The path to restoring trust and the credibility of church leaders is still uncertain but will unquestionably be long and difficult. The extensive listening sessions that I conducted with parishioners across the archdiocese made this abundantly clear. Essential to the process of healing is complete transparency, while also making clear the steps that have and will be taken to prevent such things from happening again.
Since 2002, when the issue of child sex abuse by Catholic clergy initially came to the forefront, the Archdiocese of Baltimore became one of the first dioceses in the world to publicly disclose the names of all credibly accused priests, dating
back to the 1940s. In the 16 years since, the archdiocese has publicly disclosed the names of credibly accused priests whenever new allegations have
become known. Moreover, it is the policy of the Archdiocese of Baltimore that
Seventy-nine students kidnapped in Cameroon
By Courtney Grogan
Bamenda, Cameroon, Nov 6, 2018 (CNA/EWTN News).- Armed separatists kidnapped 79 students from a Christian boarding school in Cameroon Monday.
The principal, a teacher, and one other staff member were taken hostage Nov. 5 with the students aged 10 to 14 from the Presbyterian Secondary School in Bamenda, the capital of Cameroon’s Northwest region. Read more...
Domestic Violence and Mental Health Resources
Venerable Pierre Toussaint
Pierre was born in Haiti and brought to New York City as a slave, where he died a free man.
Bérard, the plantation owner and Pierre's master, allowed Pierre's grandmother to teach her grandson how to read and write. In his early 20s, Pierre, his younger sister, his aunt, and two other house slaves accompanied their master’s son to New York City because of political unrest at home. Apprenticed to a local hairdresser, Pierre learned the trade quickly and eventually worked in the homes of rich women in New York City. Read more...
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Feel free to pass this email on to anyone who might be interested!
Abuse discussion may overshadow racism letter at
US bishops' fall meeting
Nov 6, 2018 | by Heidi Schlumpf
Pastoral Plan of Action
Help is Here!
A new Pastoral Plan User's Guide is now available, with step-by-step instructions on forming a committee, identifying the needs in your community, and constructing and implementing a strategic plan.
We welcome you to submit your upcoming events!
We would love to include your parish activities, upcoming organizational conferences, or arch/diocesan events. Please email your information to: firstname.lastname@example.org and feel free to attach a pdf of your flier, advertisement, or logo for us to include.
The Human Life Issues and the Challenges to the Dignity of the Human Person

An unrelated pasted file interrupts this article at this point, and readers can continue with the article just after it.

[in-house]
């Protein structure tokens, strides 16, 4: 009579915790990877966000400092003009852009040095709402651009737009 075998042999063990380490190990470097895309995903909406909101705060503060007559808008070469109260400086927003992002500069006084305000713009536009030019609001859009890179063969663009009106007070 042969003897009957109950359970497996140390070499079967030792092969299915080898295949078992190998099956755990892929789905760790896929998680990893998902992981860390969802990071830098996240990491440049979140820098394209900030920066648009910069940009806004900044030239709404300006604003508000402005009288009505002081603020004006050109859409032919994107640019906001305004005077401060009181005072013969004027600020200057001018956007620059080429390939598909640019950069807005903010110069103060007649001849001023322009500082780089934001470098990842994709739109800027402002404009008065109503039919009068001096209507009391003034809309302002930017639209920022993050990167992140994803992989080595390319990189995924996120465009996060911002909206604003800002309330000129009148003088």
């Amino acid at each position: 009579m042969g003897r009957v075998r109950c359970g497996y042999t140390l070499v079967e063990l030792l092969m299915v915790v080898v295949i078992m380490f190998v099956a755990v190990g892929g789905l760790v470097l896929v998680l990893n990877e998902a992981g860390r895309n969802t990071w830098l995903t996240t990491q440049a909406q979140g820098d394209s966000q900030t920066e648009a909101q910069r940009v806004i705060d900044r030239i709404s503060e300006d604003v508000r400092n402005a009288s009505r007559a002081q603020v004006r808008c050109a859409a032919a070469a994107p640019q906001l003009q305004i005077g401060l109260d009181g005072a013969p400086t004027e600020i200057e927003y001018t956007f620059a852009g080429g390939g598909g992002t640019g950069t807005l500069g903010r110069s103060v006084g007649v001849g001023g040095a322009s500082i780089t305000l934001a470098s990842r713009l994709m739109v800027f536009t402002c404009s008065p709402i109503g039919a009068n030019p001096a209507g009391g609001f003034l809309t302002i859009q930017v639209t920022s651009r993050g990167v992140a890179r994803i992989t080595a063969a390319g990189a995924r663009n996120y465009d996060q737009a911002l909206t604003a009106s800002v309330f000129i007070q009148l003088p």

Presented October 17, 2018
Dr. Natasha Wilson, Sandra Coles-Bell, and Deacon Al Turner, presenters
When I hear pro-life, I think: What does
it mean to be pro-life? I’ve never heard
When I hear pro-life, I think: Pro-birth.
When I hear pro-life, I think: Anti-woman.
When I hear pro-life, I think: That’s not me because I had an abortion.
When I hear pro-life, I think: Pro-Republican.
When I hear pro-life, I think: ‘You only care about the baby before they are born, not after they are born’.
When I hear pro-life, I think: I am involved in pro-life ministry: I feed the poor, I work for an end to violence in the city, I take care of my family, I take care of the elderly, I mentor children, etc.
When I hear pro-life, I think: No one has ever invited me to get involved in pro-life ministry.When you hear the term pro-life, what do you think? In this article, I hope to address, as succinctly as possible, these thoughts about what it means to be pro-life. Read more...
Thus., Feb. 14th - Sat., Feb. 16th
Make Plans to Attend the 2019 8th Mid-Atlantic Congress for Catholics in Baltimore, MD. The theme is "Prophetic Disciples: Home, Parish, and World." The Mid-Atlantic Congress is an annual gathering of pastoral leaders at the diocesan, parish, and school levels, co-sponsored by the Association of Catholic Publishers (ACP) and the Department of Evangelization of the Archdiocese of Baltimore.
Hilton Baltimore Hotel and the Baltimore Convention Center
$160 (early-bird fee postmarked by Dec. 15, 2018) Regular rate, Dec. 16, 2018 to Jan. 15, 2019, $185 registration. Single day rate, Thurs. and Fri. $75 with lunch. Sat. day rate $30 (lunch is not included). Two-day: Thurs. & Fri. $135, Fri. & Sat. $105. Volunteers may receive a complimentary or discounted registration based on the amount of time that they give.
Who should attend? “Your faith community and YOU!” Registration starts Sept. 3, 2018. For more information, please visit http://www.midatlanticcongress.org
Pictured: Memorial candles are seen next to a statue of St. Paul in a mausoleum alcove at Holy Rood Cemetery in Westbury, N.Y. (CNS | Gregory A. Shemitz)
WASHINGTON, D.C. — Praying for the dead might not make sense to nonbelievers but for Catholics it is part and parcel of the faith tradition, rooted in Old Testament readings and supported by the Catechism and the Church’s funeral liturgy.
“Our faith teaches us to pray for the dead,” said Bishop Edward K. Braxton of Belleville, Ill., in a 2015 All Saints’ Day reflection, stressing that although people hope that those who die are with God and the angels and saints, it is not necessarily a guarantee. Read more...
Servant of God, Mother Mary Lange